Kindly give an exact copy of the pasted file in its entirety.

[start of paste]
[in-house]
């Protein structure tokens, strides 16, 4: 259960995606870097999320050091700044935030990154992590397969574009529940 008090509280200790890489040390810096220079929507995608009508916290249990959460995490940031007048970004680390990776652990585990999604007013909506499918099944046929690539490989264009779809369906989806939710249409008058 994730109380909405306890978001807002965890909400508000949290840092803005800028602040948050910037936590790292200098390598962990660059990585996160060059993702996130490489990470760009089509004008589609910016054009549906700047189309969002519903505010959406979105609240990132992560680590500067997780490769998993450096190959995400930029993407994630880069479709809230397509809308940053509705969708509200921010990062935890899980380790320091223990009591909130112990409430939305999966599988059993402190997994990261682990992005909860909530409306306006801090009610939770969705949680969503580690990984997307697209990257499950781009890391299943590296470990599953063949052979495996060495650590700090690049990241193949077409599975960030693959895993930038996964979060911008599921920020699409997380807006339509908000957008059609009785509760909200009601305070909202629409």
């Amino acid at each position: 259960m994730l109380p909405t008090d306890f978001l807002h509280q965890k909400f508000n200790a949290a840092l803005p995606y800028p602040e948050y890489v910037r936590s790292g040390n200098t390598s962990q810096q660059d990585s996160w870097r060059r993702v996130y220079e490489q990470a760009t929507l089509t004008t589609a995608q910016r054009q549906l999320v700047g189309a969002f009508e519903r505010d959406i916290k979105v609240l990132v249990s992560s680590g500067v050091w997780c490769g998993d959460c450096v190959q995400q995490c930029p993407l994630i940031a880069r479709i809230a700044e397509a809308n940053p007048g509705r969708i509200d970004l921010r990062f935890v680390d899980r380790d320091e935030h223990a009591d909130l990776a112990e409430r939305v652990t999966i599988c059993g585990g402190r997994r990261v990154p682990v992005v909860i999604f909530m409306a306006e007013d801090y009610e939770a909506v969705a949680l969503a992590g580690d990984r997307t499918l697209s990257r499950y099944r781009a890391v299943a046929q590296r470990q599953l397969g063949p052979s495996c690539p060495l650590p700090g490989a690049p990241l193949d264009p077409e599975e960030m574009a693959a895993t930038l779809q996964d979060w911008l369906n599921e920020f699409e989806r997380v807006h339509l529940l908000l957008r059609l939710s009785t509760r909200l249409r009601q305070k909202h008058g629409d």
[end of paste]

[in-house]
């Protein structure tokens, strides 16, 4: 259960995606870097999320050091700044935030990154992590397969574009529940 008090509280200790890489040390810096220079929507995608009508916290249990959460995490940031007048970004680390990776652990585990999604007013909506499918099944046929690539490989264009779809369906989806939710249409008058 994730109380909405306890978001807002965890909400508000949290840092803005800028602040948050910037936590790292200098390598962990660059990585996160060059993702996130490489990470760009089509004008589609910016054009549906700047189309969002519903505010959406979105609240990132992560680590500067997780490769998993450096190959995400930029993407994630880069479709809230397509809308940053509705969708509200921010990062935890899980380790320091223990009591909130112990409430939305999966599988059993402190997994990261682990992005909860909530409306306006801090009610939770969705949680969503580690990984997307697209990257499950781009890391299943590296470990599953063949052979495996060495650590700090690049990241193949077409599975960030693959895993930038996964979060911008599921920020699409997380807006339509908000957008059609009785509760909200009601305070909202629409």
């Amino acid at each position: 259960m994730l109380p909405t008090d306890f978001l807002h509280q965890k909400f508000n200790a949290a840092l803005p995606y800028p602040e948050y890489v910037r936590s790292g040390n200098t390598s962990q810096q660059d990585s996160w870097r060059r993702v996130y220079e490489q990470a760009t929507l089509t004008t589609a995608q910016r054009q549906l999320v700047g189309a969002f009508e519903r505010d959406i916290k979105v609240l990132v249990s992560s680590g500067v050091w997780c490769g998993d959460c450096v190959q995400q995490c930029p993407l994630i940031a880069r479709i809230a700044e397509a809308n940053p007048g509705r969708i509200d970004l921010r990062f935890v680390d899980r380790d320091e935030h223990a009591d909130l990776a112990e409430r939305v652990t999966i599988c059993g585990g402190r997994r990261v990154p682990v992005v909860i999604f909530m409306a306006e007013d801090y009610e939770a909506v969705a949680l969503a992590g580690d990984r997307t499918l697209s990257r499950y099944r781009a890391v299943a046929q590296r470990q599953l397969g063949p052979s495996c690539p060495l650590p700090g490989a690049p990241l193949d264009p077409e599975e960030m574009a693959a895993t930038l779809q996964d979060w911008l369906n599921e920020f699409e989806r997380v807006h339509l529940l908000l957008r059609l939710s009785t509760r909200l249409r009601q305070k909202h008058g629409d």